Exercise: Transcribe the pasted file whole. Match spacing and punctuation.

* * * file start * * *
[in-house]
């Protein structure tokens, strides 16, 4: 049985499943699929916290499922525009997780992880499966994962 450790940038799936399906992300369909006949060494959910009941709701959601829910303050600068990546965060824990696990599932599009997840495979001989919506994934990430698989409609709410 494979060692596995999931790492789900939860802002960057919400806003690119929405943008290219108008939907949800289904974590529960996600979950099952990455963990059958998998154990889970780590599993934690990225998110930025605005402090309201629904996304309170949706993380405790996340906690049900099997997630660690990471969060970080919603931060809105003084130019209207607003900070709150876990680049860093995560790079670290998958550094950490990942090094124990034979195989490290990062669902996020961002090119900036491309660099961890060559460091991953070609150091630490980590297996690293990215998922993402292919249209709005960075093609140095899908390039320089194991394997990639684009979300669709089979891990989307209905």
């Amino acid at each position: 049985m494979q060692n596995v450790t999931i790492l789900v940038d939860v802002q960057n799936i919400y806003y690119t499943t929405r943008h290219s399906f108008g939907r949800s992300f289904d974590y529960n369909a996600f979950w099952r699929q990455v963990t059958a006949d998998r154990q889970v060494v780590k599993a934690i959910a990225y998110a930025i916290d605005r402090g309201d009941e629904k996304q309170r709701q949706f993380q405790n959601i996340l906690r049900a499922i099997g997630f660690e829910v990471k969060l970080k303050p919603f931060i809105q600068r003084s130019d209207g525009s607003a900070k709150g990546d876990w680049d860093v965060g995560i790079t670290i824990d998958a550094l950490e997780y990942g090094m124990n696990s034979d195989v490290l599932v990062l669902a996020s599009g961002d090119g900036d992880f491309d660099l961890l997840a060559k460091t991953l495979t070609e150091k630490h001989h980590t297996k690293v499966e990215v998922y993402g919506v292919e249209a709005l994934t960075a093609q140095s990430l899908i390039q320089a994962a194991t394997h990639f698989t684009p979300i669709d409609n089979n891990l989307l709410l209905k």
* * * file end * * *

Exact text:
[in-house]
């Protein structure tokens, strides 16, 4: 049985499943699929916290499922525009997780992880499966994962 450790940038799936399906992300369909006949060494959910009941709701959601829910303050600068990546965060824990696990599932599009997840495979001989919506994934990430698989409609709410 494979060692596995999931790492789900939860802002960057919400806003690119929405943008290219108008939907949800289904974590529960996600979950099952990455963990059958998998154990889970780590599993934690990225998110930025605005402090309201629904996304309170949706993380405790996340906690049900099997997630660690990471969060970080919603931060809105003084130019209207607003900070709150876990680049860093995560790079670290998958550094950490990942090094124990034979195989490290990062669902996020961002090119900036491309660099961890060559460091991953070609150091630490980590297996690293990215998922993402292919249209709005960075093609140095899908390039320089194991394997990639684009979300669709089979891990989307209905």
């Amino acid at each position: 049985m494979q060692n596995v450790t999931i790492l789900v940038d939860v802002q960057n799936i919400y806003y690119t499943t929405r943008h290219s399906f108008g939907r949800s992300f289904d974590y529960n369909a996600f979950w099952r699929q990455v963990t059958a006949d998998r154990q889970v060494v780590k599993a934690i959910a990225y998110a930025i916290d605005r402090g309201d009941e629904k996304q309170r709701q949706f993380q405790n959601i996340l906690r049900a499922i099997g997630f660690e829910v990471k969060l970080k303050p919603f931060i809105q600068r003084s130019d209207g525009s607003a900070k709150g990546d876990w680049d860093v965060g995560i790079t670290i824990d998958a550094l950490e997780y990942g090094m124990n696990s034979d195989v490290l599932v990062l669902a996020s599009g961002d090119g900036d992880f491309d660099l961890l997840a060559k460091t991953l495979t070609e150091k630490h001989h980590t297996k690293v499966e990215v998922y993402g919506v292919e249209a709005l994934t960075a093609q140095s990430l899908i390039q320089a994962a194991t394997h990639f698989t684009p979300i669709d409609n089979n891990l989307l709410l209905k």